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Operation System Hardening
Operating system hardening extends to network devices as well and emphasises use of a Standard Operating Environment (SOE) where uniform configuration across like platforms disables unnecessary functionality

Part 2 of 15: Operating System Hardening

What Is It?

Operating System hardening is an extension of some of the other strategies discussed earlier.  In the Essential Eight we talk about Patching Operating Systems.  In the Necessary Nine we talk about Generic Exploit Mitigation.  Even the last article I published spoke of Server Application Hardening.  To some degree, many of the other articles and mitigation strategies touch on this from managing administrative privileges to network segmentation, so why concentrate on Operating System Hardening now?

This is where we get down into the weeds into the heart of the systems on our networks.  While some of the other components we spoke of earlier such as patching and managing permissions, here we focus on the core of what makes the system tick.  Operating system hardening extends to network devices as well and emphasises use of a Standard Operating Environment (SOE) where uniform configuration across like platforms disables unnecessary functionality such as RDP, Auto Run, Lan Man, SMB/NetBIOS (which should be long gone), Link-Local Multicast Name Resolution (LLMNR), and even Web Proxy Auto-Discovery (WPAD).

Generally, I try to emphasise that unless you ABSOLUTELY need it, get rid of it, shut it off, or don’t install it in the first place.  Don’t leave anything to chance or something in place “just in case” you “might need it one day”.  Your SOE can apply if you have dozens of servers, hundreds of workstations or laptops, and many network appliances of the same type.  Think consistency.  Instead of making one change on hundreds of individual systems, you make one change per unique SOE and then replicate it.  Yes, I know, it sounds easier than it is, but when you think about it, you’re further reducing the options an attacker has.  They don’t need to compromise all your systems; just one will suffice.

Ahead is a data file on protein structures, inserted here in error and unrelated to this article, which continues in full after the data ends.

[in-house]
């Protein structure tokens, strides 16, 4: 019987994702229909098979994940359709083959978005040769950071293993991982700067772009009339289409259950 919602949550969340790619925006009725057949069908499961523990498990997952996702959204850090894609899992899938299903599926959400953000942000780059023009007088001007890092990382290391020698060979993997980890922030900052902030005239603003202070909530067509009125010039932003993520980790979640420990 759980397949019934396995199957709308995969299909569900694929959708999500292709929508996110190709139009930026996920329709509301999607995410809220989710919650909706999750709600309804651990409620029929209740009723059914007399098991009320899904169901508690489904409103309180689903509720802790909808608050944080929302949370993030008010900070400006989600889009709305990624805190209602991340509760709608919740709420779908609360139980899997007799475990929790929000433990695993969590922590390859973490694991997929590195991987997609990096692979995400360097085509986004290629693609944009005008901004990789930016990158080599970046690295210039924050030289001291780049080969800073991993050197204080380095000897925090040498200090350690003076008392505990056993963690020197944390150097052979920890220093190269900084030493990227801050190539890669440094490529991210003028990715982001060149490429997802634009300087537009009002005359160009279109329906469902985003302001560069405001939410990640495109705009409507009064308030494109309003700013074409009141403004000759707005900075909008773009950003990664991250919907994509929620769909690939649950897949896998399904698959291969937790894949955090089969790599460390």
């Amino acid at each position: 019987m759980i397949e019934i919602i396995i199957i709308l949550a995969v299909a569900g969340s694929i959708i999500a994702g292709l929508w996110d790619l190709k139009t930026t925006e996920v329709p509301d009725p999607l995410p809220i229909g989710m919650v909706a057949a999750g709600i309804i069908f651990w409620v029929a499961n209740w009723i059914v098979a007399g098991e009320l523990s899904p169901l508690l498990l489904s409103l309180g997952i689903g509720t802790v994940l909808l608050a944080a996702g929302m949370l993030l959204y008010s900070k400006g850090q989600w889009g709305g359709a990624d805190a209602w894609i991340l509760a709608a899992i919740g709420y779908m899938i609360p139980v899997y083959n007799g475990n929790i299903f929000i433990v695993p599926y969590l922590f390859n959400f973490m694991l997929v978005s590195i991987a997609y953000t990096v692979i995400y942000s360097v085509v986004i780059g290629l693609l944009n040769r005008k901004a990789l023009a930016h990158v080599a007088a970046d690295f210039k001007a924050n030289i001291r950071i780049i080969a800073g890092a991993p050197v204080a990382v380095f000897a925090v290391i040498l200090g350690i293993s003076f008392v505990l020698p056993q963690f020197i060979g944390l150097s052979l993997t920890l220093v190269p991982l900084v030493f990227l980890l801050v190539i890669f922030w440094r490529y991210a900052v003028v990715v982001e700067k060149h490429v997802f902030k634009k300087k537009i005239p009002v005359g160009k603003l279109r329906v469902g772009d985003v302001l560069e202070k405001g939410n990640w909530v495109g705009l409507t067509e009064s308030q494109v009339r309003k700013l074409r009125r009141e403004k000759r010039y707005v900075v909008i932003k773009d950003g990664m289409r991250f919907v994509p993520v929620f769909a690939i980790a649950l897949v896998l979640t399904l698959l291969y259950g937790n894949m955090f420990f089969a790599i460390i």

It’s also an exercise in better understanding your environment intimately.  Imagine having a detailed inventory of not just how many devices you have on the network, but extremely specific details about how they’re built.  Also imagine that instead of having dozens or hundreds of unique configurations to sort out, you only have a few.  Less variation when applying patches.  Simplified replacement of failed equipment or more rapid deployment of new systems, all with fewer vulnerabilities.

Where Do I Start? 

Since this one can be a lot more technical, I’d recommend getting your platform experts involved.  These are your team members with the in-depth and intimate knowledge of the operating systems you will be hardening.  Windows.  Cisco iOS.  ComWare.  Linux.  UNIX.  Whichever.  If you have good links to the vendors, don’t be afraid to use them.  Systems integrators often have experts on staff and consultants that can help.  Never be afraid to put up your hand and ask for help.  Also, don’t try to do everything at once.

Start looking into the dark, poorly-lit corners of the operating system.  Look at the registry and file permissions and try to limit the damage caused by misusing system tools and services against you.  Limit the ability to create scheduled tasks and execute them, possibly as a system account with elevated privileges.  Evaluate your libraries (sometimes known as DLL files) and control where they are located and how they are loaded.  Disable NetBIOS…we shouldn’t ever need that again and if we do, it’s time to look at what uses them and try to replace or eliminate these dependencies.  The same holds true for SMB.

LLMNR, which I mentioned above, may serve a purpose but by bypassing a proper DNS server, could be used to propagate an attack or reconnaissance activities that could possibly be avoided.  It seems to exist to allow legacy systems to communicate.  Use your judgement, but I’d recommend disabling it.